Let’s Talk About Sex, Baby!

In a recent article published on Tuesday, Oct. 3oth, from Education News, it stated that NYC public schools will expand access to free birth control to its students without parental consent. Recent statistics show that more than 7,000 girls become pregnant each year by the time they graduate, and more than 2,500 drop out of school by the time they give birth. The article also mentions that two-thirds have abortions. As they expand the program to more schools, the New York City Parents Union has raised much concern about the state of NYC’s public school’s sexual education program. Many think that parental consent should be mandatory when it comes to their children being able to access birth control from the school.

Mona Davis, head of the NYCPU goes on to say, “If Mayor Bloomberg truly cares about our children and stopping teenage pregnancy, he would invest in our schools,” Davids added. “He would put the money back into those school budgets, so that they could have after-school programs, extra-curricular activities.” (source). Davis is planning on having the NYCPU file a law suit, making parental consent mandatory.

While this article highlights a struggle within a small portion of public education, it raises the issue of sexual education within America, and how it affects its families. Sexual education in the States is a touchy issue, and many parents feel that schools should not teach their children about sex. My problem with that, is that without reliable and medically accurate information, students will not be able to make informed decisions when it comes to having sex. Too many parents seem ashamed to discuss the topic, or if they do, the provide unreliable information. Some even avoid the topic altogether. Others feel that sex education should be mandatory in all schools, both public and private.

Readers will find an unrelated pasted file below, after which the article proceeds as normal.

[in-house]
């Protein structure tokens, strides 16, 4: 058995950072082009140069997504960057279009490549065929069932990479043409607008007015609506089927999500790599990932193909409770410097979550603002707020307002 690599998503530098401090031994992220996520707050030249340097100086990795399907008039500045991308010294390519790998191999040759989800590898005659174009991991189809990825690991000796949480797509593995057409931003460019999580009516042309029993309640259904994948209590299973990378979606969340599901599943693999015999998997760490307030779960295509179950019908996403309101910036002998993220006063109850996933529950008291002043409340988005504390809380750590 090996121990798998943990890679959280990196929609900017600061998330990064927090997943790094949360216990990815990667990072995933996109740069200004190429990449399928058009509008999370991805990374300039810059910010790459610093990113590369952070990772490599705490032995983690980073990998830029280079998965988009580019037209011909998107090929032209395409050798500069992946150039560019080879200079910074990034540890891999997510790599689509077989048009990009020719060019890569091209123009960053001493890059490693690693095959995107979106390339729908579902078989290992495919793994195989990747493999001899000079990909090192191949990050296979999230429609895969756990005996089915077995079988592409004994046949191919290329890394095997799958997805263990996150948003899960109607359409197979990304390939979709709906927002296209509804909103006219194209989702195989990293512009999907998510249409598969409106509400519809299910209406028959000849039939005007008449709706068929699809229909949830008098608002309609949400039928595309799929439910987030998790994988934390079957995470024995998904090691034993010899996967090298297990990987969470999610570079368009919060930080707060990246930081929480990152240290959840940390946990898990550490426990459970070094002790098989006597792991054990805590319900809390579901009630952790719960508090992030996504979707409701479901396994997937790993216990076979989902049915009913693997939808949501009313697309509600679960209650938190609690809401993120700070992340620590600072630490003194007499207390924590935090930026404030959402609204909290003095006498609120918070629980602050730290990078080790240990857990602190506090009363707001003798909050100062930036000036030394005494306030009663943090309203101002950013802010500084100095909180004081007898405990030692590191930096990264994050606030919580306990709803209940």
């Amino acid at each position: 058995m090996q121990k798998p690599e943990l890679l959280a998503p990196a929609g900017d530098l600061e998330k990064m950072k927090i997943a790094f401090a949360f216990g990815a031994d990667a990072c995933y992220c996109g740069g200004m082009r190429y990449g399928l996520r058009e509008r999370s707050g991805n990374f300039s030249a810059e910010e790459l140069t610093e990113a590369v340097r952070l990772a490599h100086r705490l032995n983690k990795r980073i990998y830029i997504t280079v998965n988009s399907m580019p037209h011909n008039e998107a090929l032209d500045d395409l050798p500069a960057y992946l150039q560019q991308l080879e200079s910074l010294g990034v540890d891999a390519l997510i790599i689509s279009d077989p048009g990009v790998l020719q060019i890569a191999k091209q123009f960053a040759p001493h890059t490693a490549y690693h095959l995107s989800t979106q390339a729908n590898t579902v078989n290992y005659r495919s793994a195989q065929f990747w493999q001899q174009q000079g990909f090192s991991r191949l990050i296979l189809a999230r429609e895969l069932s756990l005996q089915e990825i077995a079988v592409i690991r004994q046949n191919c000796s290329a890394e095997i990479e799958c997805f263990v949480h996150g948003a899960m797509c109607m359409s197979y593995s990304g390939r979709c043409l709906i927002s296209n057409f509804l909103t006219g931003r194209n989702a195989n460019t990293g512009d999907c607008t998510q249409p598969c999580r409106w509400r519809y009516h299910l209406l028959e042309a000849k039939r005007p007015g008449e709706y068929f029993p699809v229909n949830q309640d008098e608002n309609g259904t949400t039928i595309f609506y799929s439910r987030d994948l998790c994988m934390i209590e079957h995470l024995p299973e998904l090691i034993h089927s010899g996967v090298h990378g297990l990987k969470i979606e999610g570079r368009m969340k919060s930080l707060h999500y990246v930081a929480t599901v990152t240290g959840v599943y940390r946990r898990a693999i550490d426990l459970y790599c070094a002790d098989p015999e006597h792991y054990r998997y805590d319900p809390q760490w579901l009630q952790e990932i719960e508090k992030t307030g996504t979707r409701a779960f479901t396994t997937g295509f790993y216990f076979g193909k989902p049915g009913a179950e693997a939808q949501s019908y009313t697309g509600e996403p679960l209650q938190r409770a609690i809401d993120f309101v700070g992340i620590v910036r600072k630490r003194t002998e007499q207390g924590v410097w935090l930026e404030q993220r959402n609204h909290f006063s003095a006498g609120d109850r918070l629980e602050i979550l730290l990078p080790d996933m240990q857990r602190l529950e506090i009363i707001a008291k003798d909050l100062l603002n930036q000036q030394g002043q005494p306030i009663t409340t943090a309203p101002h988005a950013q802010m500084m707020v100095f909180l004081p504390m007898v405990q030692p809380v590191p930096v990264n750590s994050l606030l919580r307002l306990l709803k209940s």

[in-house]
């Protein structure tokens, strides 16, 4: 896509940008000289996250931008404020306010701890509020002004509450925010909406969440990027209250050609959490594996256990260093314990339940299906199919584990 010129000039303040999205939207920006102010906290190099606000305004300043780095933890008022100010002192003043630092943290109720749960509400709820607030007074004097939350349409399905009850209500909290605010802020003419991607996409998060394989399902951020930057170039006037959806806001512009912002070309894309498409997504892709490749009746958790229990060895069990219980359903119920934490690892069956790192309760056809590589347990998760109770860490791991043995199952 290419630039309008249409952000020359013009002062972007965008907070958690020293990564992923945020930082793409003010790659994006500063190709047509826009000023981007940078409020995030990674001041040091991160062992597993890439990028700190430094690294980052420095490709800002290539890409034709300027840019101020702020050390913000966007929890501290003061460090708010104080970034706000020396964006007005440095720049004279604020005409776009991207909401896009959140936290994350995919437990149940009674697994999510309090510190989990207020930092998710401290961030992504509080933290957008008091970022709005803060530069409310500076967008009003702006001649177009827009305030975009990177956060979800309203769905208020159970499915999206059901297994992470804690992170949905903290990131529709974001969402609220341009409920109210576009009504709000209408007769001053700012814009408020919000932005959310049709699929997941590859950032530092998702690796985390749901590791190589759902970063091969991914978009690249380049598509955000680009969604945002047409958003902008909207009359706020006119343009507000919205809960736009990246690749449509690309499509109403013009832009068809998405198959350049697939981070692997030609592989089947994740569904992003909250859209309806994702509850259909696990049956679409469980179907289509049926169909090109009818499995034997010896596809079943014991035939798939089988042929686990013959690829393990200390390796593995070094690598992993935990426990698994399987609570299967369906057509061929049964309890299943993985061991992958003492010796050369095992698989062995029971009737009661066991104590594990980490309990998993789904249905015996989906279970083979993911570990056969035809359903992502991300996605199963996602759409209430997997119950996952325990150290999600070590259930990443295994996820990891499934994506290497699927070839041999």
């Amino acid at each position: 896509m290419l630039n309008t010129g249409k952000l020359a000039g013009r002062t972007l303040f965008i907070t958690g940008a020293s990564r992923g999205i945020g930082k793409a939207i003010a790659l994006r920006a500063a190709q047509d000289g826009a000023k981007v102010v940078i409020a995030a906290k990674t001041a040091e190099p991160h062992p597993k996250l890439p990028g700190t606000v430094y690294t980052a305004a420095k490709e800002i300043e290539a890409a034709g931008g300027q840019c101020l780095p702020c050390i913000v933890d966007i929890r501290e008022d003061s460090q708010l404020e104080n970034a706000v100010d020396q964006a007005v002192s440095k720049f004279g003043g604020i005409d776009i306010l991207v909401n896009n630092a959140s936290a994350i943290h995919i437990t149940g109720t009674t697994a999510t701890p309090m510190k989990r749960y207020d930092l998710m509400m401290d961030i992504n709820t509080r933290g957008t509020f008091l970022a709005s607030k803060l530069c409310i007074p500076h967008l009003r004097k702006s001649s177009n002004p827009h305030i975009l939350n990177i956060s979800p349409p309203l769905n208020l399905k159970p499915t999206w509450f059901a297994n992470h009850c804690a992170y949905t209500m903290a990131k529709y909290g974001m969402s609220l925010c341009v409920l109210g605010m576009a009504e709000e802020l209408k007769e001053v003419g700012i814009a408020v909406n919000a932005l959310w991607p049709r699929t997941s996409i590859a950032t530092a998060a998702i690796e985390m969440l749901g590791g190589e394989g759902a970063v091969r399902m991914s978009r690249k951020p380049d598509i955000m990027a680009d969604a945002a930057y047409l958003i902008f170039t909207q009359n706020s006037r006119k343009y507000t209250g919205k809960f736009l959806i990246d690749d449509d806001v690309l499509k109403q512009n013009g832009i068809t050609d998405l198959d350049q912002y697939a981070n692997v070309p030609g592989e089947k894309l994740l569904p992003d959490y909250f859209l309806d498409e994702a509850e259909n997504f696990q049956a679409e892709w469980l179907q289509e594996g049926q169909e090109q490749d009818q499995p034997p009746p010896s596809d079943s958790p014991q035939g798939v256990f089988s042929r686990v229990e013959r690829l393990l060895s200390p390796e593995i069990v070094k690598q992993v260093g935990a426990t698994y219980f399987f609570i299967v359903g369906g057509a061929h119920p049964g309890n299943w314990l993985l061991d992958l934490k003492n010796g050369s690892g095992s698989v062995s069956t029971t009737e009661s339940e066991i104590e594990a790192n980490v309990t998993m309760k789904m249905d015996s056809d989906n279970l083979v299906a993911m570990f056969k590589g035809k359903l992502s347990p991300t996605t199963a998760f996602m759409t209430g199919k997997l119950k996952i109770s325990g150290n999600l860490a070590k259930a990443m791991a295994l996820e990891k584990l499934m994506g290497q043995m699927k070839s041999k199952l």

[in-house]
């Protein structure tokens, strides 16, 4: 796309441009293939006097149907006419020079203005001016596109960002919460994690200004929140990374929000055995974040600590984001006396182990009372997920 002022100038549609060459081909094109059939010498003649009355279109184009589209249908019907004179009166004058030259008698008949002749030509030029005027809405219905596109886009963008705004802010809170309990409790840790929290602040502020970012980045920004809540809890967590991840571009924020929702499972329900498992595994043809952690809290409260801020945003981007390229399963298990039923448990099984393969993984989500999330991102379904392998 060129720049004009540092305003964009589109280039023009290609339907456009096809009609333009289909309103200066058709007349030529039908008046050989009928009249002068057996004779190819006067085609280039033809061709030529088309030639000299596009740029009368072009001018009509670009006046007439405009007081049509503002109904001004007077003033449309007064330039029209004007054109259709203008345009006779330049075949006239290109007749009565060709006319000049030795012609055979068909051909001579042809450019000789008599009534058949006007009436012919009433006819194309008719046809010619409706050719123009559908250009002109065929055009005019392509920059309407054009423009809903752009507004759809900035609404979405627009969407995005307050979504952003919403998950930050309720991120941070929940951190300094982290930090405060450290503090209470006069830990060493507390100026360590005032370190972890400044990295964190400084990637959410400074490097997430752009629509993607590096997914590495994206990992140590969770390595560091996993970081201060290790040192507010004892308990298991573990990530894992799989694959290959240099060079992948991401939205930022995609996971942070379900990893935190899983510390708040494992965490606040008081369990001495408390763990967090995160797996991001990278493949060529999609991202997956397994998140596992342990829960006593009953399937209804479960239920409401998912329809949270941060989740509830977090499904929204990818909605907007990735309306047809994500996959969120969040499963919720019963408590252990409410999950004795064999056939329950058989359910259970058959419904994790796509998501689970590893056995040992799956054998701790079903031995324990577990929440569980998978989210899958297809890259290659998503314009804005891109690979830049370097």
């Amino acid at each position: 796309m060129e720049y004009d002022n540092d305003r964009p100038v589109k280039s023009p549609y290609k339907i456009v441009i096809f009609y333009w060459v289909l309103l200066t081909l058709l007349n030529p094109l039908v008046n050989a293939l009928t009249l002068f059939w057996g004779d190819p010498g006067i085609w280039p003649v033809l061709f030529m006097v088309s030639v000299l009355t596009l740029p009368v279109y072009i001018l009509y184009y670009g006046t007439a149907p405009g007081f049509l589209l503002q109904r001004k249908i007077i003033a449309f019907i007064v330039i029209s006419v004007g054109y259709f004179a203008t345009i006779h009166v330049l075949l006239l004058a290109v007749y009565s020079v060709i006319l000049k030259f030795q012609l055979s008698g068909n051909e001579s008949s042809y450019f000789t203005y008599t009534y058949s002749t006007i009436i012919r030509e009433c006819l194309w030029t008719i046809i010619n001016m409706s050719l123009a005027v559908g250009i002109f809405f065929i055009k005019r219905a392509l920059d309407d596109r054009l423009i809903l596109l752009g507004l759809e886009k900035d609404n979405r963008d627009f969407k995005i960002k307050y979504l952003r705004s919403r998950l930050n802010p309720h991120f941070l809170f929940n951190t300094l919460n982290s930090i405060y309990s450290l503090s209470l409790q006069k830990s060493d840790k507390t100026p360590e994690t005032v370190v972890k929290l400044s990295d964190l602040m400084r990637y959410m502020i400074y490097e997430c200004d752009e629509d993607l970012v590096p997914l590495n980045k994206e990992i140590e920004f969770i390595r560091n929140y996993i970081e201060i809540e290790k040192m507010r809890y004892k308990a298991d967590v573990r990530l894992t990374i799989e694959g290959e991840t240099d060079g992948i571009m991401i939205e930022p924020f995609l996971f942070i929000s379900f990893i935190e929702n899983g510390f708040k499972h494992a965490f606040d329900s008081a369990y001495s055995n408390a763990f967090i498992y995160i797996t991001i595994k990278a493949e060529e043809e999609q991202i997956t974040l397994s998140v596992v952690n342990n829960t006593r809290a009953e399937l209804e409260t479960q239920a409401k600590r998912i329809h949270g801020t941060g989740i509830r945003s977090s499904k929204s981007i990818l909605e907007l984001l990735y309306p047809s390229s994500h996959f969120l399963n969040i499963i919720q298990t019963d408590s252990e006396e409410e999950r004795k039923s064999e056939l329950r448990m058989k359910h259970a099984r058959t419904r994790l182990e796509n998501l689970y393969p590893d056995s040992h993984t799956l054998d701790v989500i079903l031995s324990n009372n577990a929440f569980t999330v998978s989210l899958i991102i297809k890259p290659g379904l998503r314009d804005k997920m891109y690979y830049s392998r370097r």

Teens will have sex, whether their parents like it or not. Many private religious schools often push an “abstinence only” program, which offers little information about STDs/AIDS, and contraception. Public schools often have to incorporate the “abstinence only” idea into their sex-ed curriculum, which makes their program less-reliable. What needs to be done is to mandate schools, both public and private, to have comprehensive sexual education as part of their curriculum. It’s not just an issue in the States, but in countries such as South Korea as well. Effective sexual education has been shown to decrease teen pregnancy rates, and slow the spread of STDs/AIDS.

Whether sexuality is addressed in schools or at home, it needs to be dealt with. If we care about youth, and their health, they need to know about sex in a medically accurate way. They have a right to know and should be able to make informed decisions for themselves.

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Filed under Adolescence, Education

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